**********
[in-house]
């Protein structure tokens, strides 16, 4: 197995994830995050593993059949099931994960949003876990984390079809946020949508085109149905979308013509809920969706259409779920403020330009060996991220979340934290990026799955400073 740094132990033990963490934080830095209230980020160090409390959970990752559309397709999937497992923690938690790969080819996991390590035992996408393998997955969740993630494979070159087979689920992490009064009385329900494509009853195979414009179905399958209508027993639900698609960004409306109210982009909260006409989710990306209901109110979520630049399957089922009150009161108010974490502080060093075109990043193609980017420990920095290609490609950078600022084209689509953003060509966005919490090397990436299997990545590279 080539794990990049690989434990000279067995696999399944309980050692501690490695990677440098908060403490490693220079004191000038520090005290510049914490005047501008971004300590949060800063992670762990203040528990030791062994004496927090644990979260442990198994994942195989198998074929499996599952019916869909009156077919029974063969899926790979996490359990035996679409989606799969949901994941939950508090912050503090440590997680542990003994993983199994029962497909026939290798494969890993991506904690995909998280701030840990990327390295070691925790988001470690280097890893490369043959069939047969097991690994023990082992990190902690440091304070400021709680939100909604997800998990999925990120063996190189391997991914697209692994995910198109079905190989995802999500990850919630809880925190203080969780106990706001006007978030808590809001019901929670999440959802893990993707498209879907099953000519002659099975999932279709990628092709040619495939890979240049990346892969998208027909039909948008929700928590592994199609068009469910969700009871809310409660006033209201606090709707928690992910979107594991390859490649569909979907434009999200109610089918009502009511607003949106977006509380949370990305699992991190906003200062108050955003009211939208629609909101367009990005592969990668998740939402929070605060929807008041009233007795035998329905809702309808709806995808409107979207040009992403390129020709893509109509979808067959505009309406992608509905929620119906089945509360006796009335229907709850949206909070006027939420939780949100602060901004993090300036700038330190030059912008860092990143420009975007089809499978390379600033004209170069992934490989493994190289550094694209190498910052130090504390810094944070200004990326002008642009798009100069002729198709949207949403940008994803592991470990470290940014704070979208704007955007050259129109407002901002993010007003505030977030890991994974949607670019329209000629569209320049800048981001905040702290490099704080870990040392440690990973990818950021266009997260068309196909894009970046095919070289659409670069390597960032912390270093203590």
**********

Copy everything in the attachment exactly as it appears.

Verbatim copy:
[in-house]
């Protein structure tokens, strides 16, 4: 197995994830995050593993059949099931994960949003876990984390079809946020949508085109149905979308013509809920969706259409779920403020330009060996991220979340934290990026799955400073 740094132990033990963490934080830095209230980020160090409390959970990752559309397709999937497992923690938690790969080819996991390590035992996408393998997955969740993630494979070159087979689920992490009064009385329900494509009853195979414009179905399958209508027993639900698609960004409306109210982009909260006409989710990306209901109110979520630049399957089922009150009161108010974490502080060093075109990043193609980017420990920095290609490609950078600022084209689509953003060509966005919490090397990436299997990545590279 080539794990990049690989434990000279067995696999399944309980050692501690490695990677440098908060403490490693220079004191000038520090005290510049914490005047501008971004300590949060800063992670762990203040528990030791062994004496927090644990979260442990198994994942195989198998074929499996599952019916869909009156077919029974063969899926790979996490359990035996679409989606799969949901994941939950508090912050503090440590997680542990003994993983199994029962497909026939290798494969890993991506904690995909998280701030840990990327390295070691925790988001470690280097890893490369043959069939047969097991690994023990082992990190902690440091304070400021709680939100909604997800998990999925990120063996190189391997991914697209692994995910198109079905190989995802999500990850919630809880925190203080969780106990706001006007978030808590809001019901929670999440959802893990993707498209879907099953000519002659099975999932279709990628092709040619495939890979240049990346892969998208027909039909948008929700928590592994199609068009469910969700009871809310409660006033209201606090709707928690992910979107594991390859490649569909979907434009999200109610089918009502009511607003949106977006509380949370990305699992991190906003200062108050955003009211939208629609909101367009990005592969990668998740939402929070605060929807008041009233007795035998329905809702309808709806995808409107979207040009992403390129020709893509109509979808067959505009309406992608509905929620119906089945509360006796009335229907709850949206909070006027939420939780949100602060901004993090300036700038330190030059912008860092990143420009975007089809499978390379600033004209170069992934490989493994190289550094694209190498910052130090504390810094944070200004990326002008642009798009100069002729198709949207949403940008994803592991470990470290940014704070979208704007955007050259129109407002901002993010007003505030977030890991994974949607670019329209000629569209320049800048981001905040702290490099704080870990040392440690990973990818950021266009997260068309196909894009970046095919070289659409670069390597960032912390270093203590």